The key

Hitting approachThe key to teaching hitting approach at any level is going to depend on the player’s knowledge of the game and the coach’s ability to communicate the team’s needs to that player. With the combination of those two things, players will become better hitters, and better hitters make better teams.

Hopefully, you have a better understanding of how to “Coach the Approach.” I would love to hear back from you after you apply this at any level. I am sure that it won’t take long for the results to show.

Thank you,

Coach Wood








Baseball Coaching Tools – Coach’s Bag


Baseball Coaching Tools – Coach’s BagBaseball coaching tools

All coaches need a coach’s bag. Most don’t realize that they already have one though. It is one of the most important baseball coaching tools. The coach’s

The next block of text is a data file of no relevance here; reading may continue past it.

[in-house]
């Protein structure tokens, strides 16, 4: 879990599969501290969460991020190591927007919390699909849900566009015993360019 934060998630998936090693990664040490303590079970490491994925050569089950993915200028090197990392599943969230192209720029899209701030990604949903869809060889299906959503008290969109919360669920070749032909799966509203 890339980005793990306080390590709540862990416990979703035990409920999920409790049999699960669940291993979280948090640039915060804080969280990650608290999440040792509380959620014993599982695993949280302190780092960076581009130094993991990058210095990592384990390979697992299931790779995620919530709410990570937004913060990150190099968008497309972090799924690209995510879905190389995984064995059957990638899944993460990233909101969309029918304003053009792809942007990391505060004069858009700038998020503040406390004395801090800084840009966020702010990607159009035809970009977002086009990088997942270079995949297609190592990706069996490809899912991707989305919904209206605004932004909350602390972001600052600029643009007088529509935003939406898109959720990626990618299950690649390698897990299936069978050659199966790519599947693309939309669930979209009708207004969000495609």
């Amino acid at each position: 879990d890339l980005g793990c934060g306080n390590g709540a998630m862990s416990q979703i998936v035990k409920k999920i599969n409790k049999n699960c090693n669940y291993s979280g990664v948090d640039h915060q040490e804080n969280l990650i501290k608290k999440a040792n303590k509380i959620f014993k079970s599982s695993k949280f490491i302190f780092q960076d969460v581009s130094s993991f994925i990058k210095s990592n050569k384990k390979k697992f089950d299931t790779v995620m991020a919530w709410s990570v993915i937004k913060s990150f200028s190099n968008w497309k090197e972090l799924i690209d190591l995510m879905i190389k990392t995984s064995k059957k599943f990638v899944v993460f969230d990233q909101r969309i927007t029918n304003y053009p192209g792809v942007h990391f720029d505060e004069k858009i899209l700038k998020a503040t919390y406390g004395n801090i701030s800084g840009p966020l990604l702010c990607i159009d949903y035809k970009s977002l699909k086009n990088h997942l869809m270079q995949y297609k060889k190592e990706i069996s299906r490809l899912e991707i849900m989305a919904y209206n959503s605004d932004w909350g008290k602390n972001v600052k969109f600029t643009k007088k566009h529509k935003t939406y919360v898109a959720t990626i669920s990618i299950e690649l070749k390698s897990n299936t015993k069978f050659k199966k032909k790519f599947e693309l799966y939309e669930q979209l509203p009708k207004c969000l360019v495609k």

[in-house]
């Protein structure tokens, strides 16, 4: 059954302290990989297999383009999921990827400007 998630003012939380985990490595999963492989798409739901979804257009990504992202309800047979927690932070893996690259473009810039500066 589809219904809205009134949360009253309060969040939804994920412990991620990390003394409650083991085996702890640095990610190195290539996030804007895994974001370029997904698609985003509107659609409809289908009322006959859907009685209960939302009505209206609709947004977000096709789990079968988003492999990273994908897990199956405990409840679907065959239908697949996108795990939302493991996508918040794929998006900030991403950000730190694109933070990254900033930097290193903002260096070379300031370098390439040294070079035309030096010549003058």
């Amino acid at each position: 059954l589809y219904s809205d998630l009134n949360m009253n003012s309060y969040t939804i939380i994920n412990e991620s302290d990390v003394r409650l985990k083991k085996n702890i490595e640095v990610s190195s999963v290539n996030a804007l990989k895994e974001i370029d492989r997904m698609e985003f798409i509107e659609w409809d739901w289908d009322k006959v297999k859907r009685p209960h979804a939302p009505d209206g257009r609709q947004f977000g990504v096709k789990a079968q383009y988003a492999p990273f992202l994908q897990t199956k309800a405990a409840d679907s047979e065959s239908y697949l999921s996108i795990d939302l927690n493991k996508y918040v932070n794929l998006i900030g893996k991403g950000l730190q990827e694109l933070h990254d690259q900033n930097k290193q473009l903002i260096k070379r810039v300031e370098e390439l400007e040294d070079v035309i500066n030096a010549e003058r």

bag is full of everything you need to teach baseball on the field. You bring it to every practice and every game. Every coach should make one. If you haven’t, what are you waiting for?

This article will give you an idea of what you need to be prepared to coach. All these things make up the staples of the coach’s bag.

What’s in the baseball coaching tools – coach’s bag?

This is a list of the basic items that make up my coach’s bag. You may find that you don’t need some of the items or you may want to add others. It is your bag so customize it to meet your needs.

  • Fungo Bat (Don’t leave home without it)
  • Wiffle balls
  • Batting Tee (must have at every level)
  • Field cones
  • Glove (best tool for self-defense)
  • Dry erase line-up board/note board
  • Training paddle glove
  • a few indoor balls (soft core t-balls)
  • a few new baseballs
  • First aid kit (might be provided by the league but you have to have it, get extra ice packs)
  • Athletic tape (used for everything from bumps and bruises to fixing broken shoelaces)
  • Pens / pencils